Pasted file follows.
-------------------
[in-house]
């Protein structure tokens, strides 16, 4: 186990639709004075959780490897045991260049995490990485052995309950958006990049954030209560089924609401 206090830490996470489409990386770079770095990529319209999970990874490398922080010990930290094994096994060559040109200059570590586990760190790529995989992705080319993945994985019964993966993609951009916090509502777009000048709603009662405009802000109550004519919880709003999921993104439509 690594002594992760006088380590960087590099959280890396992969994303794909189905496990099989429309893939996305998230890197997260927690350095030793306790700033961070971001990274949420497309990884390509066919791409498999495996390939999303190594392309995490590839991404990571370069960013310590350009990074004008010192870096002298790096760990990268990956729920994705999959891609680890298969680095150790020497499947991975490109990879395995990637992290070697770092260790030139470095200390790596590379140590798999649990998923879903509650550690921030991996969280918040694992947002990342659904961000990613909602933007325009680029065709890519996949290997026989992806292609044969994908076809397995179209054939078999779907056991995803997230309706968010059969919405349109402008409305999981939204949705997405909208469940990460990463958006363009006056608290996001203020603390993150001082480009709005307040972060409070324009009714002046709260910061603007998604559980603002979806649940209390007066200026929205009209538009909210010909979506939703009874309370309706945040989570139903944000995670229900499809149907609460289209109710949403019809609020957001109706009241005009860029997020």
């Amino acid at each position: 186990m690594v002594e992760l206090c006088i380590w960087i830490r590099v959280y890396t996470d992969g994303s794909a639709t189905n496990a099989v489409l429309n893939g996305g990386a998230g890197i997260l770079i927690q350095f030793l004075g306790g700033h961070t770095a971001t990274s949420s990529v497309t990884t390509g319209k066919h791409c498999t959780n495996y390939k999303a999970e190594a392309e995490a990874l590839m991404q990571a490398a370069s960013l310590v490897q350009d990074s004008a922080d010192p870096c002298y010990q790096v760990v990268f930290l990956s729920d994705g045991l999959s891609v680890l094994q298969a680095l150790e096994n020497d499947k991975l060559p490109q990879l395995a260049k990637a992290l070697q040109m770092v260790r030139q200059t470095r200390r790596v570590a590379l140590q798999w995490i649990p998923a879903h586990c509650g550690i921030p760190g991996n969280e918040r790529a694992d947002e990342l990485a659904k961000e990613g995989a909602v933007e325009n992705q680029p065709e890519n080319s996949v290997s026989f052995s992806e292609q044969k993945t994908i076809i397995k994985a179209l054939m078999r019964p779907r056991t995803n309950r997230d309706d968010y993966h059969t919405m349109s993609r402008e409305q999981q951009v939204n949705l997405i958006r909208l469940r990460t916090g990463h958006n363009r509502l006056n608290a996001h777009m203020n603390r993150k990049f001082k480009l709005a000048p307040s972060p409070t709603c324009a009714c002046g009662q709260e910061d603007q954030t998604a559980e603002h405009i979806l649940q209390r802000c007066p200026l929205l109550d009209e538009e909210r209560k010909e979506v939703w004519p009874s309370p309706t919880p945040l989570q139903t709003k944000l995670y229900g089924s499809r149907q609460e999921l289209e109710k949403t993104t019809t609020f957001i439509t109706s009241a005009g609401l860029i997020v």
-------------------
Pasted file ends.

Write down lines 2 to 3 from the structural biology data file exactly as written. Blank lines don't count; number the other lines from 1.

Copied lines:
């Protein structure tokens, strides 16, 4: 186990639709004075959780490897045991260049995490990485052995309950958006990049954030209560089924609401 206090830490996470489409990386770079770095990529319209999970990874490398922080010990930290094994096994060559040109200059570590586990760190790529995989992705080319993945994985019964993966993609951009916090509502777009000048709603009662405009802000109550004519919880709003999921993104439509 690594002594992760006088380590960087590099959280890396992969994303794909189905496990099989429309893939996305998230890197997260927690350095030793306790700033961070971001990274949420497309990884390509066919791409498999495996390939999303190594392309995490590839991404990571370069960013310590350009990074004008010192870096002298790096760990990268990956729920994705999959891609680890298969680095150790020497499947991975490109990879395995990637992290070697770092260790030139470095200390790596590379140590798999649990998923879903509650550690921030991996969280918040694992947002990342659904961000990613909602933007325009680029065709890519996949290997026989992806292609044969994908076809397995179209054939078999779907056991995803997230309706968010059969919405349109402008409305999981939204949705997405909208469940990460990463958006363009006056608290996001203020603390993150001082480009709005307040972060409070324009009714002046709260910061603007998604559980603002979806649940209390007066200026929205009209538009909210010909979506939703009874309370309706945040989570139903944000995670229900499809149907609460289209109710949403019809609020957001109706009241005009860029997020």
């Amino acid at each position: 186990m690594v002594e992760l206090c006088i380590w960087i830490r590099v959280y890396t996470d992969g994303s794909a639709t189905n496990a099989v489409l429309n893939g996305g990386a998230g890197i997260l770079i927690q350095f030793l004075g306790g700033h961070t770095a971001t990274s949420s990529v497309t990884t390509g319209k066919h791409c498999t959780n495996y390939k999303a999970e190594a392309e995490a990874l590839m991404q990571a490398a370069s960013l310590v490897q350009d990074s004008a922080d010192p870096c002298y010990q790096v760990v990268f930290l990956s729920d994705g045991l999959s891609v680890l094994q298969a680095l150790e096994n020497d499947k991975l060559p490109q990879l395995a260049k990637a992290l070697q040109m770092v260790r030139q200059t470095r200390r790596v570590a590379l140590q798999w995490i649990p998923a879903h586990c509650g550690i921030p760190g991996n969280e918040r790529a694992d947002e990342l990485a659904k961000e990613g995989a909602v933007e325009n992705q680029p065709e890519n080319s996949v290997s026989f052995s992806e292609q044969k993945t994908i076809i397995k994985a179209l054939m078999r019964p779907r056991t995803n309950r997230d309706d968010y993966h059969t919405m349109s993609r402008e409305q999981q951009v939204n949705l997405i958006r909208l469940r990460t916090g990463h958006n363009r509502l006056n608290a996001h777009m203020n603390r993150k990049f001082k480009l709005a000048p307040s972060p409070t709603c324009a009714c002046g009662q709260e910061d603007q954030t998604a559980e603002h405009i979806l649940q209390r802000c007066p200026l929205l109550d009209e538009e909210r209560k010909e979506v939703w004519p009874s309370p309706t919880p945040l989570q139903t709003k944000l995670y229900g089924s499809r149907q609460e999921l289209e109710k949403t993104t019809t609020f957001i439509t109706s009241a005009g609401l860029i997020v």